Economic Psychology

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Economic Psychology

How and why markets aren't rational. Navigational tips for charting the Bermuda Triangle of human economic behavior.

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Technical Difficulties
I am trying to figure out where my archives are going. I have them on my ftp spades. I just can't seem to get them onto this page. So I am posting this to see where it ends up on the server, in hopes that it will help me to figure out where to put my archives.

Happy Thanksgiving.

(Follow-up note (written a day later): By jove, I think I've got it! It's just more proof that persistence pays off, and that it occasionally does so before you drive yourself and everyone else crazy!)

As if!
I just love the term "manage," at least when I feel like sneering at someone. I especially love it when applied to concepts like "change," "diversity," "innovation," etc.

I can't decide whether the notion of "managing diversity," for example, is a case of wishful thinking or of plain old hubris....As if anyone could "manage" something they cannot comprehend and do not live; as if anyone could be "in charge" of something over which they neither deserve to nor are capable of having control... As if one small person taking few, if any, personal risks in a massive conglomerate is larger than the forces of nature, evolution, and progress. Martin Luther King once noted that "the arc of history is long, but it bends towards justice." This post is not about justice per se (although I do endorse it), but about the delusion that anyone is such a big shot that they can "manage" (e.g. control) things that are beyond their grasp.

I hate to be a wet blanket, fellas, (term used as gender-neutral in this context) but things just don't work this way. The sooner you accept this, the sooner you will be able to make a real difference.

Wouldn't it be better to cultivate an attitude of curiosity*--to become interested in learning about other people-that is, people from different backgrounds/countries/races/cultures --and/or about those who cannot help but live the concepts of creativity and innovation (hint: they were rarely 'popular' in high school and they are rarely 'popular' with corporate executives)?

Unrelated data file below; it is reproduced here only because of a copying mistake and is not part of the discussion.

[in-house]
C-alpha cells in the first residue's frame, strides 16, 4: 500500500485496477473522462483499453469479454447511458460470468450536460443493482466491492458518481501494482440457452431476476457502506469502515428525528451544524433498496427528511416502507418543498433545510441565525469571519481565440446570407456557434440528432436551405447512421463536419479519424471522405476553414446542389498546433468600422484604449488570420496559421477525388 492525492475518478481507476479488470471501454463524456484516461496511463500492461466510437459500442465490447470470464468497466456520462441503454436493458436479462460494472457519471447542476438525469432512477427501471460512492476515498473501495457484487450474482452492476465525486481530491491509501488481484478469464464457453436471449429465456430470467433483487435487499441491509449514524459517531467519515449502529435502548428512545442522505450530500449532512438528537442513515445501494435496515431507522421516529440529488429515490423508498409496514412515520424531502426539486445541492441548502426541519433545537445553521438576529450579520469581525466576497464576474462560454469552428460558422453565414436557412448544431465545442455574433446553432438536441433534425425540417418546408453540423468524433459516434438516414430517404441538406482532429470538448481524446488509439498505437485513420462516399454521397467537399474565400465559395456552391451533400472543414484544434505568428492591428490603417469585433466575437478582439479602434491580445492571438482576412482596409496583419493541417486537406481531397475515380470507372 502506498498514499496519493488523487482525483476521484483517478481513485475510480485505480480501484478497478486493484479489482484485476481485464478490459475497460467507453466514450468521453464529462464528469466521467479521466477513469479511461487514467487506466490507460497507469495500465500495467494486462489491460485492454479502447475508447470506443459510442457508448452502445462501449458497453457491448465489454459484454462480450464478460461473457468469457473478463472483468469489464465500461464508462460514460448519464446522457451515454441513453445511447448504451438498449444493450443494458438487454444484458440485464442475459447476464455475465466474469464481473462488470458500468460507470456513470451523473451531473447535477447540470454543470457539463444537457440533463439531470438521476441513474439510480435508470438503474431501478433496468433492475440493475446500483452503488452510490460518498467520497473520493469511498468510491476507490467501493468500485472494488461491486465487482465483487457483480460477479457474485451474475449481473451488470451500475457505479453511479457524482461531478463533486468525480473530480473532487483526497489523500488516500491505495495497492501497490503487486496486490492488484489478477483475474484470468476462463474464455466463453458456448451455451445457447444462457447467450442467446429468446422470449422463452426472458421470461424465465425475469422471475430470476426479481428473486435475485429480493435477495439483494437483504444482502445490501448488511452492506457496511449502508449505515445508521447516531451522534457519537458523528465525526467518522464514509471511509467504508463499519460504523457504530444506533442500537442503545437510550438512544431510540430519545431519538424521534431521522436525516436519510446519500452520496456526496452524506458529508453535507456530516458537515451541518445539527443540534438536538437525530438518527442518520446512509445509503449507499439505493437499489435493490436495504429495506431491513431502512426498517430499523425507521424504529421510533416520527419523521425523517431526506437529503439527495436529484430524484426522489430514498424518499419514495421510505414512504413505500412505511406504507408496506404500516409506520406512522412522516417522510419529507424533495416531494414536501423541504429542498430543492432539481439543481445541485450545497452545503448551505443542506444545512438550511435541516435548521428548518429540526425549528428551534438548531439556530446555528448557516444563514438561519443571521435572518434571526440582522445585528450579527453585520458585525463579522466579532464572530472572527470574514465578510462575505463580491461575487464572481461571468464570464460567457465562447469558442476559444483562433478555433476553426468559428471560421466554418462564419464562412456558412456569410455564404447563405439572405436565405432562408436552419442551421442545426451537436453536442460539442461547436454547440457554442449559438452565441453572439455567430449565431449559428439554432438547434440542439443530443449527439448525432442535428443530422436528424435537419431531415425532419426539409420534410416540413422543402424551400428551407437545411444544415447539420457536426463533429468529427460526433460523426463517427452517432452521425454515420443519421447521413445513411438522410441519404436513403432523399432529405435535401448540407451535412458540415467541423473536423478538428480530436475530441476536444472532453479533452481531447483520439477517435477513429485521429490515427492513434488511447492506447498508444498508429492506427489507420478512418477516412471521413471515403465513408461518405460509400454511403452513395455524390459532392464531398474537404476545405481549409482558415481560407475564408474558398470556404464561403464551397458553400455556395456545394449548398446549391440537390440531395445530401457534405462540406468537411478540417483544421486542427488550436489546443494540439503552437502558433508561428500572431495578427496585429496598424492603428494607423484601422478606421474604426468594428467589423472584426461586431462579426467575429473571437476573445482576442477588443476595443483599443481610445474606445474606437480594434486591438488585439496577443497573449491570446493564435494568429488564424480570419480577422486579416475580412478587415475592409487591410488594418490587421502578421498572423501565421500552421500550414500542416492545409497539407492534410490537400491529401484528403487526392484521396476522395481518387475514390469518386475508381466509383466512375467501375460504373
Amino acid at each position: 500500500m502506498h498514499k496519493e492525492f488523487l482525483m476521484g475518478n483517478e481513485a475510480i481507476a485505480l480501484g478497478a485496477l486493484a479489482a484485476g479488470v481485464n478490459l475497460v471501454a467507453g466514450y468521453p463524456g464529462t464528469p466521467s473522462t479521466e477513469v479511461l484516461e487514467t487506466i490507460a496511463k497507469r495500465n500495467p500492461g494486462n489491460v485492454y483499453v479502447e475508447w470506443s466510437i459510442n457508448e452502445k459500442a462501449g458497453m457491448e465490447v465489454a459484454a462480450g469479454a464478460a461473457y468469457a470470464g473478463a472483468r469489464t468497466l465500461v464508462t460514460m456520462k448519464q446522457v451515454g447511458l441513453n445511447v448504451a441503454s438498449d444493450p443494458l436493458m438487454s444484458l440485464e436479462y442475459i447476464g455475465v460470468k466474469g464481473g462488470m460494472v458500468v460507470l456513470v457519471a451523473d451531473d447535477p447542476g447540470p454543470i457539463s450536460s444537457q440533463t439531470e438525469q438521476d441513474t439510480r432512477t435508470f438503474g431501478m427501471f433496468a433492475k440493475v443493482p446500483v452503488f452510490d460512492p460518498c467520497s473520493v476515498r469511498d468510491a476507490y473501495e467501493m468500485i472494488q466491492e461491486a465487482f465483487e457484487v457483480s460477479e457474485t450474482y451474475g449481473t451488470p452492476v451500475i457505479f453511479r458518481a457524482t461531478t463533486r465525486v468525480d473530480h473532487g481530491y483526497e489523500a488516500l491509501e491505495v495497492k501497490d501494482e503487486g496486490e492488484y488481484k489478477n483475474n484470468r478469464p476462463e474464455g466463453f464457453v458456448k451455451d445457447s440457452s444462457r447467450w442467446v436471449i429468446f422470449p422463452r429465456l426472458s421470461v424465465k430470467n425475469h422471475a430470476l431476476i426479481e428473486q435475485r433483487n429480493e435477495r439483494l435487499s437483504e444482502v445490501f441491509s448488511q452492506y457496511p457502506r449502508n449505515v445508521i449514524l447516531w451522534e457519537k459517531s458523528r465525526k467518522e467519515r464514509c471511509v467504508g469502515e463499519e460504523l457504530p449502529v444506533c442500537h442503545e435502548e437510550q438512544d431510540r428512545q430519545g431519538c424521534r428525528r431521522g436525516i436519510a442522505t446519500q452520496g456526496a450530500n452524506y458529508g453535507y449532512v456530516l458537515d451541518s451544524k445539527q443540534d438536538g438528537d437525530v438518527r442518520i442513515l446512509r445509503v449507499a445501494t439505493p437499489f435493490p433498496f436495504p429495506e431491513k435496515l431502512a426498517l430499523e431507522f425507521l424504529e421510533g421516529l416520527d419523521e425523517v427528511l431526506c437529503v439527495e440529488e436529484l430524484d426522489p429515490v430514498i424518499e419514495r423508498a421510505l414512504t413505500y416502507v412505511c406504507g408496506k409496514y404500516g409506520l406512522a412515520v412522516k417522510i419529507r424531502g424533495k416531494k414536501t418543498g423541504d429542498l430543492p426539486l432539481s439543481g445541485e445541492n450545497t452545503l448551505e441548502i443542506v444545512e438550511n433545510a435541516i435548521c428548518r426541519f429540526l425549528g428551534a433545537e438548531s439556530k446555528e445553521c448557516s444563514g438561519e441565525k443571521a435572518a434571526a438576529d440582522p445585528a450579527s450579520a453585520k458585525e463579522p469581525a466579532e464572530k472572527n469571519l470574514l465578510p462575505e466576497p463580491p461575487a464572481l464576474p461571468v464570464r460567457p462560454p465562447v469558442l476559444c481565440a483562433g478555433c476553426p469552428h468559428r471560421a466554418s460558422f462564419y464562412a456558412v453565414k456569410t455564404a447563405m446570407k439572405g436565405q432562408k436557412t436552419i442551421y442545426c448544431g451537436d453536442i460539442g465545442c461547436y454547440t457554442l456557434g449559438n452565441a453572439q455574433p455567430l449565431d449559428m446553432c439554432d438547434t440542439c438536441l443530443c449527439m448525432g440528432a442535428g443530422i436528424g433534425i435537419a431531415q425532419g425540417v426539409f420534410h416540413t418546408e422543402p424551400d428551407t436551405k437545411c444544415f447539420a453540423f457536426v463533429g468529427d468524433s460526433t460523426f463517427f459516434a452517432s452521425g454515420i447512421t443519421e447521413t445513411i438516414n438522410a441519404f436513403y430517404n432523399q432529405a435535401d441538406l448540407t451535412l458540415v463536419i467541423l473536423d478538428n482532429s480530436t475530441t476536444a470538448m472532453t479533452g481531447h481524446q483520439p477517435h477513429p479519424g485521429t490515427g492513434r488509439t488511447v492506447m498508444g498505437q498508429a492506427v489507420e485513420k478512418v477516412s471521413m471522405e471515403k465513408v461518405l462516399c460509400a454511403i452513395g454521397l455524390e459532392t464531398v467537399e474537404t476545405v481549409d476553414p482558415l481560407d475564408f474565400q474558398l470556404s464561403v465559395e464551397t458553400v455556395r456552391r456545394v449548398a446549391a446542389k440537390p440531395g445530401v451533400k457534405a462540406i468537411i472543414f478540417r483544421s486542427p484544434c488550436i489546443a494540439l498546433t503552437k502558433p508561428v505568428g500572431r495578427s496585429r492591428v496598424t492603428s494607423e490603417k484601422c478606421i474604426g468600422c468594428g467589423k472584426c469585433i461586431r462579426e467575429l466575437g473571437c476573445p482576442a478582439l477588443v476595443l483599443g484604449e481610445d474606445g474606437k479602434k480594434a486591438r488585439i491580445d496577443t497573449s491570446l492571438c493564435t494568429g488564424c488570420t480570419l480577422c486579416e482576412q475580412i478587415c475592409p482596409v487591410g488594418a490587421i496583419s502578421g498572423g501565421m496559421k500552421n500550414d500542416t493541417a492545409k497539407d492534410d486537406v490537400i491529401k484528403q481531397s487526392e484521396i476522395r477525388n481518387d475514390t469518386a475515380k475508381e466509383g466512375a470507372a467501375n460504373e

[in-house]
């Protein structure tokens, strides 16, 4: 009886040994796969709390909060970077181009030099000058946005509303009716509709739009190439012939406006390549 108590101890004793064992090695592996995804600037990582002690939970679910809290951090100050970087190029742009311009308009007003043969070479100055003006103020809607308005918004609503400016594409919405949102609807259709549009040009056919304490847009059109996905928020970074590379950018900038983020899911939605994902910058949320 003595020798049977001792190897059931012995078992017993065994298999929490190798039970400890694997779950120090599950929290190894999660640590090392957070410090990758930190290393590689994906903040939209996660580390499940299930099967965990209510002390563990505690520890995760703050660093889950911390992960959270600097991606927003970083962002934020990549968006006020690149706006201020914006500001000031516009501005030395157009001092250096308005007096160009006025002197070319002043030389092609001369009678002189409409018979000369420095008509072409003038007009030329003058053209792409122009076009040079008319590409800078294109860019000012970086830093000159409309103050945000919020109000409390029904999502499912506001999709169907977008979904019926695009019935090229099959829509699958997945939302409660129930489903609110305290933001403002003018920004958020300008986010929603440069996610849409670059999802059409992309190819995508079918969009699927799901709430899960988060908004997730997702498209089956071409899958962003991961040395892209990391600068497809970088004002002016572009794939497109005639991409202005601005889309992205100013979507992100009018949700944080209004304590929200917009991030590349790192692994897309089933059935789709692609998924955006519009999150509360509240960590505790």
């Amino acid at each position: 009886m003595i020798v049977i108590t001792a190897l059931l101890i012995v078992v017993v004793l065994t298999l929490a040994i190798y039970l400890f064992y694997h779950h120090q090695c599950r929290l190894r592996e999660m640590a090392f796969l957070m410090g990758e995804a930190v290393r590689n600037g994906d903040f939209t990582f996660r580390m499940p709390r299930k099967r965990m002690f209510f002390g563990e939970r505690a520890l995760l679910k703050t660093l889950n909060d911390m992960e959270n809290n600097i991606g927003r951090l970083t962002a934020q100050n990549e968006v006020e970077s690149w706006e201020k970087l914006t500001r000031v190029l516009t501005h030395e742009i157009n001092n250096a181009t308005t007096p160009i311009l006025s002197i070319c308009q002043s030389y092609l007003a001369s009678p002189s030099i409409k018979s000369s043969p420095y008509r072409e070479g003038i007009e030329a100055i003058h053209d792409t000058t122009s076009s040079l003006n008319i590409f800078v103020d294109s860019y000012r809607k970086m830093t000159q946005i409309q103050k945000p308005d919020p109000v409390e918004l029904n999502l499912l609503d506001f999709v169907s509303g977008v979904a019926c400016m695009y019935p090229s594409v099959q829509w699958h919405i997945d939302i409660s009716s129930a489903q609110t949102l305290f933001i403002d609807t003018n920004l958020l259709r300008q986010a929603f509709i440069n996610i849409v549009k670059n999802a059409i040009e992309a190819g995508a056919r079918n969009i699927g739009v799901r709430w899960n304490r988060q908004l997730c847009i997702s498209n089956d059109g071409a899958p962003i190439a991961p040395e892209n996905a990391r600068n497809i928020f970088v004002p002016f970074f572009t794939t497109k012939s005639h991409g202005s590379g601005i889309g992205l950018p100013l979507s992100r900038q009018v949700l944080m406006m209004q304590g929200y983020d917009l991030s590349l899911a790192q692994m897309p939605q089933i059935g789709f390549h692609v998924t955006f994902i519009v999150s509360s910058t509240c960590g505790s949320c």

On this same topic, I deeply believe that the the true measures of commitment to transformation include: willingness to jettison the safe and familiar; interest in the "other" sufficient to motivate getting inside their experience, learning from it, and incorporating this learning into one's own identity. (Example: "Ich bin ein Berliner"--either its momentous version, wherein JFK asserted that he stood with all Berliners, holding dear the concepts of freedom and justice in the face of communist repression, or in its alternate, more awkwardly translated version, wherein he proclaimed, "I am a jelly doughnut.").

Once, during the Q&A period at a big technology conference, I suggested to the presenters on change management (whose position was: "we mandate openness") that no person could affect change unless they were willing to be changed themselves. I then asked them how they themselves had changed in the course of managing change. I was met with a series of blank stares, a couple of red faces, and a quick change of subject. The social indicators shouted "faux pas!" In summary, I asked the right question.

* See "Einstein," below.

The day after.
Today, I am embarrassed to be an American. Also angry, scared, confused, and a bunch of other things.... Although I did sleep well last night, utterly pleasurable and certainly well-earned.

I had a long conversation with my daughter (age 13) today regarding the rights and responsibilities of citizenship. It seems to me that along with bigotry, selfishness, greed, and stupidity on the one hand-- indifference, passivity, apathy, and lack of curiosity (a.k.a. willful ignorance) on the other, are sins of equal magnitude.

So what? It still happened. What good is it to blame other people, who I don't even know and certainly can't control? After all, short of the tactics the oppressors already employ, one person cannot control another (viz, you become what you oppose).

Many years ago, Jesse Jackson exhorted us to "keep hope alive." Great advice. Hard to implement. How can I do it? How can I make a difference? I honestly don't know. But the hope of finding a way is the one thing standing between me and my potential future life as an ostrich.